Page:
Originally published in October 2016
Copyright © 2016 Knox McLaughlin Gornall & Sennett, P.C.
Most insurance policies contain language similar to the following: “Every change of beneficiary must be made in writing and filed with the Company at its Home Office, accompanied by this policy, and the Company shall be charged with notice of such change only when endorsed on this policy by the Company . . .” Annuity contracts and retirement accounts contain similar language requiring strict compliance and acceptance by the company or custodian.
Change in Circumstances – Divorce: Effect of divorce or pending divorce on designation of beneficiaries. 20 Pa. C.S.A. Section 6111.2.
Applicability: This section is applicable if an individual:
General rule: Any designation described in subsection (a)(ii) in favor of the individual's spouse or former spouse that was revocable by the individual at the individual's death shall become ineffective for all purposes and shall be construed as if the spouse or former spouse had predeceased the individual, unless it appears the designation was intended to survive the divorce based on:
Liability: Unless restrained by court order, no insurance company, pension or profit-sharing plan trustee or other obligor shall be liable for making payments to a spouse or former spouse which would have been proper in the absence of this section. Any spouse or former spouse to whom payment is made shall be answerable to anyone prejudiced by the payment.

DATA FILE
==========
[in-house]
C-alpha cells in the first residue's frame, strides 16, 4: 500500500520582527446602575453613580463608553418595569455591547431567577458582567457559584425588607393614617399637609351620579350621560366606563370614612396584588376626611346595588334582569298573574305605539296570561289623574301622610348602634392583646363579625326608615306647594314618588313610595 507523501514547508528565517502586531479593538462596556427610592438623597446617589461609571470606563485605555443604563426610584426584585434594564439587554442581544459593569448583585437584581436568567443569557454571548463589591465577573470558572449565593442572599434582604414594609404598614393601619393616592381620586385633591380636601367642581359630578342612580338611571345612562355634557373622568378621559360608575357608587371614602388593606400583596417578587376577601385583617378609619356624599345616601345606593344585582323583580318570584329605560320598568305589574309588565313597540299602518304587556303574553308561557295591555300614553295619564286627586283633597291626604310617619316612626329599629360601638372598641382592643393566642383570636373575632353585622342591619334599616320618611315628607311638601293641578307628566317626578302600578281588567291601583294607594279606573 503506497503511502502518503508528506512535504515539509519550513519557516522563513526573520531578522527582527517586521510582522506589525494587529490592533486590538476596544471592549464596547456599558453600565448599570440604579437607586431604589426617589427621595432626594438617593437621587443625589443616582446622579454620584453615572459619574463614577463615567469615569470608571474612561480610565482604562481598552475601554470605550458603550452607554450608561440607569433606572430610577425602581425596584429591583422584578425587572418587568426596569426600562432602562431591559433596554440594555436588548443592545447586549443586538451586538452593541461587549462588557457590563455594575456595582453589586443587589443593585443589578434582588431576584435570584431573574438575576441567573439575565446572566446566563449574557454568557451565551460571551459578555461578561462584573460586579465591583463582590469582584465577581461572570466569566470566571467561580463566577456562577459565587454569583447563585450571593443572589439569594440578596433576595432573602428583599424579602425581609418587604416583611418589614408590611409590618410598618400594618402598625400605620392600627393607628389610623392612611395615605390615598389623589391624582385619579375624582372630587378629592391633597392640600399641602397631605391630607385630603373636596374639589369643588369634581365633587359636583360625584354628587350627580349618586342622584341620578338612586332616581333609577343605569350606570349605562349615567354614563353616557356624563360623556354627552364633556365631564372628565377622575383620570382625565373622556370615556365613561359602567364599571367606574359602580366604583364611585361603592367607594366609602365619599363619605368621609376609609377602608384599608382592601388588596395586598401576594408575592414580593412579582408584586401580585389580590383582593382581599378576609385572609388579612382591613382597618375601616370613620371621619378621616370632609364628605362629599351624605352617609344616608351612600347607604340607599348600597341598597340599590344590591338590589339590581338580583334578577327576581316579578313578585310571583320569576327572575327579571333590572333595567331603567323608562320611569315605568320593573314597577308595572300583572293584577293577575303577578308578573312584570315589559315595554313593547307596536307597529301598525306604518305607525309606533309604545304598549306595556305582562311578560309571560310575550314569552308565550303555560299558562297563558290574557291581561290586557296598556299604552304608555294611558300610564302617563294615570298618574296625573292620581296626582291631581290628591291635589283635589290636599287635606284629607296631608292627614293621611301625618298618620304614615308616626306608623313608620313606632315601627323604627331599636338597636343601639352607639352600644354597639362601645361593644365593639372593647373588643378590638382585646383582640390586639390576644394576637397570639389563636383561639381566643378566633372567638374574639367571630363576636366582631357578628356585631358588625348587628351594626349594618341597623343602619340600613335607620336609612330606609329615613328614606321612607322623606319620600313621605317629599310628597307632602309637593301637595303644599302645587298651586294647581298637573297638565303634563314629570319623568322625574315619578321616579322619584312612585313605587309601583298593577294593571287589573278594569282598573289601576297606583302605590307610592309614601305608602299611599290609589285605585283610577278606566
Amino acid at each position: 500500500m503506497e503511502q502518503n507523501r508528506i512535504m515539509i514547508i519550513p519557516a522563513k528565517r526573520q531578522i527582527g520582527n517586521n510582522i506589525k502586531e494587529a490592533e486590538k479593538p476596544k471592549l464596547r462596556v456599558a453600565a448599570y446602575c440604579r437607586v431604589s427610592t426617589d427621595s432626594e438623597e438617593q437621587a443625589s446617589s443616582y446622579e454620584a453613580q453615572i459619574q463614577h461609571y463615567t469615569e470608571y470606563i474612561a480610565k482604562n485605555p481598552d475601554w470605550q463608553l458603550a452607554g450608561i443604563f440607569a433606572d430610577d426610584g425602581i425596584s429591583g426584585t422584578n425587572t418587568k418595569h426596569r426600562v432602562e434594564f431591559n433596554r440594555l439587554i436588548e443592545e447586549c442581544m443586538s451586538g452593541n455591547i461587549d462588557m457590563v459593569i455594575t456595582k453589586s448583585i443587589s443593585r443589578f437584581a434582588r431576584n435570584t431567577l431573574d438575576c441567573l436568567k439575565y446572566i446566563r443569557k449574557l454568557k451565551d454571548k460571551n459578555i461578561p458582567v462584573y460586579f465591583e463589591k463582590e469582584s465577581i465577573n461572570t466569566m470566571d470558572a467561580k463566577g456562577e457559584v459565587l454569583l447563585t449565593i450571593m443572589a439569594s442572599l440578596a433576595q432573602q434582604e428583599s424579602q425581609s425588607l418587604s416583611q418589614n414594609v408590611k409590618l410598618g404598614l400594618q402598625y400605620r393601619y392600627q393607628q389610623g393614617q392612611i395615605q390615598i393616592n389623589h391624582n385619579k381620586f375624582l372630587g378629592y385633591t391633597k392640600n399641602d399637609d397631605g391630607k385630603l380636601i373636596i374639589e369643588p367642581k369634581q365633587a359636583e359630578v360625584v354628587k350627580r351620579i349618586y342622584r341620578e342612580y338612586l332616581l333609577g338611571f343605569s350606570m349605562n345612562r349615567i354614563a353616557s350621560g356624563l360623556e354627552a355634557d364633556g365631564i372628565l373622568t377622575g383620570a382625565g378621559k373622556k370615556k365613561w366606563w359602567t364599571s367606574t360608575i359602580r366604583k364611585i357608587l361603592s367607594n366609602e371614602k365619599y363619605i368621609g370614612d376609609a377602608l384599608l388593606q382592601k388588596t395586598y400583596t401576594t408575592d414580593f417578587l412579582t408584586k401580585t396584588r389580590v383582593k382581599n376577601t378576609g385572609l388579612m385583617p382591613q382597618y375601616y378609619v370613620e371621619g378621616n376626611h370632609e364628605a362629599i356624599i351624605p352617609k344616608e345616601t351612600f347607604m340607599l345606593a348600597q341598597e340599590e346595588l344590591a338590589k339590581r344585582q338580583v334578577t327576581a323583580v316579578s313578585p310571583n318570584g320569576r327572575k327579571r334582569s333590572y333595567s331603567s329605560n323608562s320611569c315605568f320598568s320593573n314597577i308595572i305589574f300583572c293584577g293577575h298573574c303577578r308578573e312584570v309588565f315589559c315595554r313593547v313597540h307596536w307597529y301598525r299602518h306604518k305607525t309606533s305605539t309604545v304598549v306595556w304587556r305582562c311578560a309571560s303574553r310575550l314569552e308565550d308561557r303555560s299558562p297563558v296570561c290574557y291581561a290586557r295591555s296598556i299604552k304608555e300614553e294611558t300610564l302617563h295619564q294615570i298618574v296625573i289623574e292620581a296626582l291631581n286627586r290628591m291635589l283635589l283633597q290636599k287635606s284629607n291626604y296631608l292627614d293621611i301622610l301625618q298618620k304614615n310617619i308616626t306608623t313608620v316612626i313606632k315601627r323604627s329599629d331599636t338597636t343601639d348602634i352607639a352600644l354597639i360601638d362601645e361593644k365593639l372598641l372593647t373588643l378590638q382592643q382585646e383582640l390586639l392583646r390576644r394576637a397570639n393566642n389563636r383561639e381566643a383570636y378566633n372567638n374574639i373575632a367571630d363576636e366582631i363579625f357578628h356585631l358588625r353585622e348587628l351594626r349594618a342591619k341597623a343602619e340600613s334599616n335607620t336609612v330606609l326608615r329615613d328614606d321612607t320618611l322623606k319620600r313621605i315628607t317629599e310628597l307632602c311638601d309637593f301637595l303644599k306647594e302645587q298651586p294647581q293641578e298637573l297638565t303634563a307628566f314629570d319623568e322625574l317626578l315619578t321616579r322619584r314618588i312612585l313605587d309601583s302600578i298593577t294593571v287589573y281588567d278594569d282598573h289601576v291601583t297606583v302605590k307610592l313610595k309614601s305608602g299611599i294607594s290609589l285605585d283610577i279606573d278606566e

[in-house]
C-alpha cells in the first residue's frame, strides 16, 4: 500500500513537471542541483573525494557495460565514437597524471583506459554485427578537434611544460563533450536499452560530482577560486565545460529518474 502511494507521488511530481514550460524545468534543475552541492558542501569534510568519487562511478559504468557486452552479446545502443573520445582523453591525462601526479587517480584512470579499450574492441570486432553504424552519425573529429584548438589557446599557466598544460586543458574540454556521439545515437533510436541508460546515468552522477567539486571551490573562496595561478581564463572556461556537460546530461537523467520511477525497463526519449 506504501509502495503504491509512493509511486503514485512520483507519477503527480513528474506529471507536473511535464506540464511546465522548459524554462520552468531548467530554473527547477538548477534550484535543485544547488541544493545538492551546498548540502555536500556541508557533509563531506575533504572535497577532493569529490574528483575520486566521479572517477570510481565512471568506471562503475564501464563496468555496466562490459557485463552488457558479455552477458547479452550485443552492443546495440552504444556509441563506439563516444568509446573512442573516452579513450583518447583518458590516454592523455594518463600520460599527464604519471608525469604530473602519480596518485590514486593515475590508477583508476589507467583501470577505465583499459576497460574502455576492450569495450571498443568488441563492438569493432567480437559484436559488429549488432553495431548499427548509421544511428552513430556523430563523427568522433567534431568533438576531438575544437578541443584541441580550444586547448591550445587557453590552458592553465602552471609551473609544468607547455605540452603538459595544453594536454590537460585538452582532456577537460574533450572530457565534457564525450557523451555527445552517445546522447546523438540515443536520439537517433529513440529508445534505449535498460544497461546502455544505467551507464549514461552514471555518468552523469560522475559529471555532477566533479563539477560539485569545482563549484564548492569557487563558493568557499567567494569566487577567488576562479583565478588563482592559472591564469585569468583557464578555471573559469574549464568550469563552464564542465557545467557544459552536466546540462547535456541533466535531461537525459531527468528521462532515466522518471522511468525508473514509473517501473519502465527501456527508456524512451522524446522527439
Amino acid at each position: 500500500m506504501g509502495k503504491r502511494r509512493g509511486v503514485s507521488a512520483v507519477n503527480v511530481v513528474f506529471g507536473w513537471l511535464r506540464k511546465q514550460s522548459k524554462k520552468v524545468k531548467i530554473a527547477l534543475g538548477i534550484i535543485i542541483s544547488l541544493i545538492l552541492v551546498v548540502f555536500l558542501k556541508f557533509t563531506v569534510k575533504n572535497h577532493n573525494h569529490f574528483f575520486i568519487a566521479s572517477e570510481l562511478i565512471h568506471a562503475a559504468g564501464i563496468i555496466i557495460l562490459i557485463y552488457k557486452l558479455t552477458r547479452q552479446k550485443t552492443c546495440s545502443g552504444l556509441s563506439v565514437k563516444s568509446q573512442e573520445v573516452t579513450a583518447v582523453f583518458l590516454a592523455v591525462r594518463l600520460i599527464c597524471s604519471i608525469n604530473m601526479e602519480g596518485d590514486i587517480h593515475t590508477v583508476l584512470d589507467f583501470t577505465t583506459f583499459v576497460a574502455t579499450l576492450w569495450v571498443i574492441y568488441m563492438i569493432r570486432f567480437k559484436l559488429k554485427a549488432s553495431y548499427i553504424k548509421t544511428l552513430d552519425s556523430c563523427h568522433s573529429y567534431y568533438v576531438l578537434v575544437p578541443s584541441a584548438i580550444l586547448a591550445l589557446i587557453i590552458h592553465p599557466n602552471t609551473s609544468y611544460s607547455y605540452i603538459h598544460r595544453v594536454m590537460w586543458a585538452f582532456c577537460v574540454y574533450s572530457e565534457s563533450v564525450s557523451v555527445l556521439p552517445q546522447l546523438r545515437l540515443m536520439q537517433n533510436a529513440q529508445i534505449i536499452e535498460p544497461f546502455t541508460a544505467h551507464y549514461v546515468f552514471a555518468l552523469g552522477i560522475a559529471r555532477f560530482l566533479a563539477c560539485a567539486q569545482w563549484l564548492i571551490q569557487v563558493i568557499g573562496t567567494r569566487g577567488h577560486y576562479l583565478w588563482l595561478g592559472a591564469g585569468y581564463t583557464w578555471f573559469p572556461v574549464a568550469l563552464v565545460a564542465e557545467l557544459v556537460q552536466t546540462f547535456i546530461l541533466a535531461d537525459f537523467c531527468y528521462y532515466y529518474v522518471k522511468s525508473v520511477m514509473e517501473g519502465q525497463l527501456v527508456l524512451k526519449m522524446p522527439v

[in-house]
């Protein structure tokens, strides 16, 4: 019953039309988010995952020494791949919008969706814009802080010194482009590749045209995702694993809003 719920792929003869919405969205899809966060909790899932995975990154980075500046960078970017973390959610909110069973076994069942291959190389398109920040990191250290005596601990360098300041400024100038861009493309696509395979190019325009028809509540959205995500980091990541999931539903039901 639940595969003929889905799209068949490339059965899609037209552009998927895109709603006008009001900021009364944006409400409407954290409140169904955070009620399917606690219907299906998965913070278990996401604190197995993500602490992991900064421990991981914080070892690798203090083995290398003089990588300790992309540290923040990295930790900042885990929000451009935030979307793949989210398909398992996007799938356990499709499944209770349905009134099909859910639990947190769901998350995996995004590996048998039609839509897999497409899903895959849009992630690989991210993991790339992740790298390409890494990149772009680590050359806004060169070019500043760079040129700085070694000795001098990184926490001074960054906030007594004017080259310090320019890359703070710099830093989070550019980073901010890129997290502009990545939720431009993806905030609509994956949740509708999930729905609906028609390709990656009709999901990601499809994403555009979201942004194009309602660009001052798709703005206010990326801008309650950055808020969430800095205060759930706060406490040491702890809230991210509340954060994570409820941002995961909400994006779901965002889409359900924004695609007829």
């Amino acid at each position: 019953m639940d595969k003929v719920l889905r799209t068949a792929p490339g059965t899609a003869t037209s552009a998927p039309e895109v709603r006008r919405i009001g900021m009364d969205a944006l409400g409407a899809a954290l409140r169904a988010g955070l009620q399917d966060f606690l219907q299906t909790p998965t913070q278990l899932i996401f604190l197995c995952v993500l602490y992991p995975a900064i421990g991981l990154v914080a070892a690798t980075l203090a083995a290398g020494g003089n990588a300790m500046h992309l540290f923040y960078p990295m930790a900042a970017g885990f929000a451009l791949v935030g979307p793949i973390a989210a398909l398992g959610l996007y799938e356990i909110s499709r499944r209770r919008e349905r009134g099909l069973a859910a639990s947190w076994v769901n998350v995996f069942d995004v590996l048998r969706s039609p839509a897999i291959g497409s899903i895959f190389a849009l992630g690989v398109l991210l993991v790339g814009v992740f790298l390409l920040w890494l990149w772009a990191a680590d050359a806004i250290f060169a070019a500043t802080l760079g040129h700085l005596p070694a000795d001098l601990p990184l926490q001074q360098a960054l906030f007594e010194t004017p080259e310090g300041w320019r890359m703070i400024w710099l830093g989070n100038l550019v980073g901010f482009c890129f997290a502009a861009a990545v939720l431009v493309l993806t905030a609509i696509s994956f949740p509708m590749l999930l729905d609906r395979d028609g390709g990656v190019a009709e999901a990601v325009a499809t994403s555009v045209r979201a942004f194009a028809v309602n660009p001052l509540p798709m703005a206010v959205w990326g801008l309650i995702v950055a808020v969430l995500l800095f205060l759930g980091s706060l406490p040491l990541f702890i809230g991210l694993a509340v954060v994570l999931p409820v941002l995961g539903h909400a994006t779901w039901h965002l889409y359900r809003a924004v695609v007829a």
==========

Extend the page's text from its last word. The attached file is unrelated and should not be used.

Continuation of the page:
Decedent purchased an insurance policy June 12, 1998 and named his spouse as primary beneficiary on August 27, 1992. Decedent and spouse divorced on September 27, 1993. Decedent died on May 4, 1994. At the time of his death, the beneficiary had the power to revoke or change the beneficiary designation.
Pa. Supreme Court held that decedent’s ex-spouse was the proper beneficiary because the beneficiary designation was a contract between the decedent and the insurance company and the retroactive application of section 6111.2 (effective December 16, 1992 - four  months after the decedent last modified his beneficiary designation but two  years before he died) was unconstitutional.
Decedent purchased a life insurance policy on August 12, 1992 and named his current spouse. Descendent subsequently divorced and remarried, and on February 14, 2003 named his new spouse as beneficiary. In 2008, decedent divorced again and entered a property settlement agreement with his second ex-spouse. Decedent died on November 15, 2008.
The Superior Court agreed that: (i) Section 6111.2 applies to the date of the last beneficiary designation, not the date the policy was initially issued and therefore is not being retroactively applied, and (ii) Absence of specific language in the beneficiary designation and in the property settlement agreement was not evidence that the parties agreed to keep intact the contractual rights of the beneficiary designation.